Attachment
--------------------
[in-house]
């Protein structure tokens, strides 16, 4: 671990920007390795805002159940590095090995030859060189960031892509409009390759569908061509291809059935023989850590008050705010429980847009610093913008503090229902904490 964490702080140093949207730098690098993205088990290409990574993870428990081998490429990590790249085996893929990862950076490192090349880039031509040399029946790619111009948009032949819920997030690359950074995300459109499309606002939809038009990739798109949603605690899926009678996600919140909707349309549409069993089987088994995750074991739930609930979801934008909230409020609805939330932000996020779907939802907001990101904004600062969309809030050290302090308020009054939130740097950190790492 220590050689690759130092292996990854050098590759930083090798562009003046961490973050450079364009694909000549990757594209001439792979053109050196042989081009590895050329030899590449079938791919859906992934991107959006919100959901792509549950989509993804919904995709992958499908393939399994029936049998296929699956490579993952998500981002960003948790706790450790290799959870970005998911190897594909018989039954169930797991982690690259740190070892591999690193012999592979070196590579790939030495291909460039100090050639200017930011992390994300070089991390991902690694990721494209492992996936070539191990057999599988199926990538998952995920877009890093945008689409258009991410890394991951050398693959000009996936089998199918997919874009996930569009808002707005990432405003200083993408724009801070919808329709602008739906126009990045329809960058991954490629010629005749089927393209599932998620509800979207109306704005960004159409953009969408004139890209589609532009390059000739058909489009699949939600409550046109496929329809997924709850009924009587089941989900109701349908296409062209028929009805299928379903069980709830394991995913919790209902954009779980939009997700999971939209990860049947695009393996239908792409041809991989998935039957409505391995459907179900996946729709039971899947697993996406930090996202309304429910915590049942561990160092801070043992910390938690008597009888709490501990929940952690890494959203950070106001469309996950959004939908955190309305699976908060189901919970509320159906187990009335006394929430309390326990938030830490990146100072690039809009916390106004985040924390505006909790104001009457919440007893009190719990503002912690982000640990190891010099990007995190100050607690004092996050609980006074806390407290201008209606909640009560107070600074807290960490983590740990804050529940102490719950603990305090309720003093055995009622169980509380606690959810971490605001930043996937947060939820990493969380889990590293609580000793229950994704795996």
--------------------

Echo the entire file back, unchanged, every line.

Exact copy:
[in-house]
């Protein structure tokens, strides 16, 4: 671990920007390795805002159940590095090995030859060189960031892509409009390759569908061509291809059935023989850590008050705010429980847009610093913008503090229902904490 964490702080140093949207730098690098993205088990290409990574993870428990081998490429990590790249085996893929990862950076490192090349880039031509040399029946790619111009948009032949819920997030690359950074995300459109499309606002939809038009990739798109949603605690899926009678996600919140909707349309549409069993089987088994995750074991739930609930979801934008909230409020609805939330932000996020779907939802907001990101904004600062969309809030050290302090308020009054939130740097950190790492 220590050689690759130092292996990854050098590759930083090798562009003046961490973050450079364009694909000549990757594209001439792979053109050196042989081009590895050329030899590449079938791919859906992934991107959006919100959901792509549950989509993804919904995709992958499908393939399994029936049998296929699956490579993952998500981002960003948790706790450790290799959870970005998911190897594909018989039954169930797991982690690259740190070892591999690193012999592979070196590579790939030495291909460039100090050639200017930011992390994300070089991390991902690694990721494209492992996936070539191990057999599988199926990538998952995920877009890093945008689409258009991410890394991951050398693959000009996936089998199918997919874009996930569009808002707005990432405003200083993408724009801070919808329709602008739906126009990045329809960058991954490629010629005749089927393209599932998620509800979207109306704005960004159409953009969408004139890209589609532009390059000739058909489009699949939600409550046109496929329809997924709850009924009587089941989900109701349908296409062209028929009805299928379903069980709830394991995913919790209902954009779980939009997700999971939209990860049947695009393996239908792409041809991989998935039957409505391995459907179900996946729709039971899947697993996406930090996202309304429910915590049942561990160092801070043992910390938690008597009888709490501990929940952690890494959203950070106001469309996950959004939908955190309305699976908060189901919970509320159906187990009335006394929430309390326990938030830490990146100072690039809009916390106004985040924390505006909790104001009457919440007893009190719990503002912690982000640990190891010099990007995190100050607690004092996050609980006074806390407290201008209606909640009560107070600074807290960490983590740990804050529940102490719950603990305090309720003093055995009622169980509380606690959810971490605001930043996937947060939820990493969380889990590293609580000793229950994704795996």